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Meet the Book: Emergency Rescue Angel

Emergency Rescue Angel

Cate Whittle (me!)

February 2020

Omnibus Scholastic

This is not a review of my own book!

What it is, is a reprint of a piece I wrote for Pass It On magazine a little while ago, to introduce ERA to readers.

I thought it might answer a few questions.

Where It All Began

Emergency Rescue Angel started off life as a seed of a thought that grew until a chance meeting with my publisher from Scholastic (at a gifted camp where I was presenting workshops!) and a brief conversation in between sessions, surrounded by beautiful serene bush.

Initially, she wasn’t too sure that an angel character would be appealing, but I assured her that my angel would be different – and so she is, a very ‘goth’ character with a bit of attitude.

‘Send me a draft,’ she said, and I did, although it took a while.

To begin with the reveal of the angel was a twist at the end, but word back from Scholastic was that they wanted my angel to play a more central role.

The next version involved giving scenes to Max, telling the story from her POV – some were completely new, others revised – so the story is now told from both characters’ viewpoints.

The new version was quickly accepted, and the next step was to go through a complicated editing process, where viewpoints chopped and changed, and elements were written out while others were enhanced, all beautifully coordinated by a very organised and talented editor who had also been my editor for the Trouble books. I don’t know how many colours we had going on the shared document with all the tracking in the end, but it was quite an experience working out what we had decided to keep and what had to go!

I think I may have caused some sleepless nights!

Nonetheless, I love his part of the process, where you take the raw material and shine and polish it into the gem it becomes! And working with an experienced editor is a real privilege.

Initially, the book was destined for release in November 2019, but the date was pushed back to February 2020. At first I was disappointed, but realised that this gave us more time to make sure we were putting forward the best version of the story. No rush. ERA was on the way!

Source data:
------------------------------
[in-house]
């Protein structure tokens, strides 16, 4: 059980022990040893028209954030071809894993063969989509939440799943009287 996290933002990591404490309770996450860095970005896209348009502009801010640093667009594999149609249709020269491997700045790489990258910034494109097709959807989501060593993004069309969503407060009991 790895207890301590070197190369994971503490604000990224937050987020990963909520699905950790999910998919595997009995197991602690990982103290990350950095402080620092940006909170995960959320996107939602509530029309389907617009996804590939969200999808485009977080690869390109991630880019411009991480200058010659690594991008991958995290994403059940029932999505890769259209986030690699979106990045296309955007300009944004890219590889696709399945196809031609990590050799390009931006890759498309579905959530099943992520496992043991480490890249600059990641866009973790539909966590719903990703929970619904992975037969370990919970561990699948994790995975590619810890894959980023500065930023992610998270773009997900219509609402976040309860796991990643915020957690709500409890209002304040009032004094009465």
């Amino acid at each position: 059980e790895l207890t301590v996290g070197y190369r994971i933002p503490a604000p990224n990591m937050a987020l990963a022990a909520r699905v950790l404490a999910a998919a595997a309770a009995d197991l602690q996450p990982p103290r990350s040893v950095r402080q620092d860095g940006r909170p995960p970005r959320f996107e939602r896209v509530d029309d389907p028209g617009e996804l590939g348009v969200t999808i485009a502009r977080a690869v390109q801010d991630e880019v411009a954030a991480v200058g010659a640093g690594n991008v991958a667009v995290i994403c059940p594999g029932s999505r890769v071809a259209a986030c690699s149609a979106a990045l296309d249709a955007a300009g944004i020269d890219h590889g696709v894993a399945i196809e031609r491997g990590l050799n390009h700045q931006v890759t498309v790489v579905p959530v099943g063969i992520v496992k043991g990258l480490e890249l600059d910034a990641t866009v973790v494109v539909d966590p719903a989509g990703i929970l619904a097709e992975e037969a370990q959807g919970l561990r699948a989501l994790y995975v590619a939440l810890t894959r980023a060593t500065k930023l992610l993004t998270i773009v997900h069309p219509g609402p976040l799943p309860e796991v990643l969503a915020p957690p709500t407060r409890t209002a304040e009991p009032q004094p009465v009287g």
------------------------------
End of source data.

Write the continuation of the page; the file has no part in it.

My first view of the cover art left me breathless. It is gorgeous (take a close look at the angel wings – hold the cover up to the light and turn it around a bit – squeeeee!).

Plans for a big, exciting reveal and release were sidelined, though, as my mind was elsewhere over the end of 2019 and early days of 2020. Living on a beautiful bush block has its drawbacks – ours was a lack of water and some dreadful weather days!

Emergency Rescue Angel hit the bookshops in time for release on 1st February, and I’ve already had some good feedback.

Launch date is 15th March, at the fabulous Harry Hartog bookshop in Woden, ACT. I can’t wait!

More about the Story

I get asked all the time where I get my ideas, so I thought I would explain just what I was thinking (WARNING: insert reader advisory here) when I came up with this idea.

So here goes:

Have you ever wished you had an emergency rescue angel? I know I have. I’m even pretty sure I’ve had a few things happen in my life when one has turned up, just quietly, to help me through. Either that or my guardian angel works overtime!

Maybe, though, angels aren’t exactly what we think, maybe they come in disguise. I started to think about how angels might be just what we need them to be, when we need them, and I also started to think about all the different ways we could sometimes do with a bit of help.

Quite a few years ago, now, I knew a boy who had not only lost his father in an accident, but he had lost himself. His grief was never ending and it was intense, and we all wanted to help him through. There was nothing we could do that would change the tragedy that had come into his life, and we knew that no-one could ever fully understand his pain or, in fact, the grief of any other person.

What if, though… what if that somewhere, somehow there was something that would...

not exactly take that grief away – because that is not what any of us want, our grief is painful but it is also our own

...but would help us navigate that sort of pain?

I’m not sure about ‘angels’ – although as a child I prayed nightly to one that I called ‘Angel of God, Guardian so dear’ to keep me and mine safe (and maybe sometimes I still say that prayer) – but maybe those angels in our lives are a family member, a beloved friend, a goofy golden retriever… or maybe they are a spiritual being or something from another dimension.

Let’s believe just for a moment.

This book came out of that… a boy in grief, an angel, and how that might work out.

But this is me, so it also had to be light hearted, a tiny bit funny, and maybe not quite work out exactly how everybody had in mind. Not that grief is ever funny, but sometimes we forget that all behaviour is communication, and whenever we try to communicate there are misunderstandings. And misunderstandings can be… educational, amusing, and, um, dangerous (?).

What I want readers to get out of this book comes on two levels: one, just be entertained, and, two, think about how different people respond when life throws a curly one, and how we can just be there for them (and maybe wrap them up in our wings once in a while, metaphorically speaking, without trying to give them all the answers). And hovering above both those levels is an implicit message: you are not alone.

May your angel be there for you, whenever you need them, but in the meantime, here are Mitch and Max, and here is their story: Emergency Rescue Angel, written by me:

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